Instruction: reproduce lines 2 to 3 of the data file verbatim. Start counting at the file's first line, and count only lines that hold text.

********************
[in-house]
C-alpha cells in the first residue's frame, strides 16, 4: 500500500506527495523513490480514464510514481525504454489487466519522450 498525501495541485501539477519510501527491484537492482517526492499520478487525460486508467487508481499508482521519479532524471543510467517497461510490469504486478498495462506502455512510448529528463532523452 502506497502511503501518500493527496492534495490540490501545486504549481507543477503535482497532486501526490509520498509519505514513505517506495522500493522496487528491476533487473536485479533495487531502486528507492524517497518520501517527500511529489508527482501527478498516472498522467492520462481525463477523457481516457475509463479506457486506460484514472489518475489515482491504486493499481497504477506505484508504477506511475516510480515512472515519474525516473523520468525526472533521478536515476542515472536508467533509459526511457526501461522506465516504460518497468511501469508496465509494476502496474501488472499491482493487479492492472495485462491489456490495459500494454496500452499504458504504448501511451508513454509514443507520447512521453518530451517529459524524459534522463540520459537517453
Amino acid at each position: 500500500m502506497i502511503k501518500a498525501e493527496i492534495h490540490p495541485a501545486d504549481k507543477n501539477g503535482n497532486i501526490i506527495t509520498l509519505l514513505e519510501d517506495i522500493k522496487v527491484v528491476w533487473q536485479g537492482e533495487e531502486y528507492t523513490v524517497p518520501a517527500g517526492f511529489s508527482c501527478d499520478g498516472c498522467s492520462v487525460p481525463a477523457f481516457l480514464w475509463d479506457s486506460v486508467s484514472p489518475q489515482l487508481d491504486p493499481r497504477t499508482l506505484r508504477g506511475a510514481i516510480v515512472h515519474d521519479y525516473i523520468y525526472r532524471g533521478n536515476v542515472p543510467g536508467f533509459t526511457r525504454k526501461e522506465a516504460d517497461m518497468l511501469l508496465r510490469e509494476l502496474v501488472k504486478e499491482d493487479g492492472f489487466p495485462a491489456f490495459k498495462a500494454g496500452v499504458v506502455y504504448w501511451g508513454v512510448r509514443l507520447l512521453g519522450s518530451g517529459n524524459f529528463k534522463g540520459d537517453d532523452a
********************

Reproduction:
C-alpha cells in the first residue's frame, strides 16, 4: 500500500506527495523513490480514464510514481525504454489487466519522450 498525501495541485501539477519510501527491484537492482517526492499520478487525460486508467487508481499508482521519479532524471543510467517497461510490469504486478498495462506502455512510448529528463532523452 502506497502511503501518500493527496492534495490540490501545486504549481507543477503535482497532486501526490509520498509519505514513505517506495522500493522496487528491476533487473536485479533495487531502486528507492524517497518520501517527500511529489508527482501527478498516472498522467492520462481525463477523457481516457475509463479506457486506460484514472489518475489515482491504486493499481497504477506505484508504477506511475516510480515512472515519474525516473523520468525526472533521478536515476542515472536508467533509459526511457526501461522506465516504460518497468511501469508496465509494476502496474501488472499491482493487479492492472495485462491489456490495459500494454496500452499504458504504448501511451508513454509514443507520447512521453518530451517529459524524459534522463540520459537517453
Amino acid at each position: 500500500m502506497i502511503k501518500a498525501e493527496i492534495h490540490p495541485a501545486d504549481k507543477n501539477g503535482n497532486i501526490i506527495t509520498l509519505l514513505e519510501d517506495i522500493k522496487v527491484v528491476w533487473q536485479g537492482e533495487e531502486y528507492t523513490v524517497p518520501a517527500g517526492f511529489s508527482c501527478d499520478g498516472c498522467s492520462v487525460p481525463a477523457f481516457l480514464w475509463d479506457s486506460v486508467s484514472p489518475q489515482l487508481d491504486p493499481r497504477t499508482l506505484r508504477g506511475a510514481i516510480v515512472h515519474d521519479y525516473i523520468y525526472r532524471g533521478n536515476v542515472p543510467g536508467f533509459t526511457r525504454k526501461e522506465a516504460d517497461m518497468l511501469l508496465r510490469e509494476l502496474v501488472k504486478e499491482d493487479g492492472f489487466p495485462a491489456f490495459k498495462a500494454g496500452v499504458v506502455y504504448w501511451g508513454v512510448r509514443l507520447l512521453g519522450s518530451g517529459n524524459f529528463k534522463g540520459d537517453d532523452a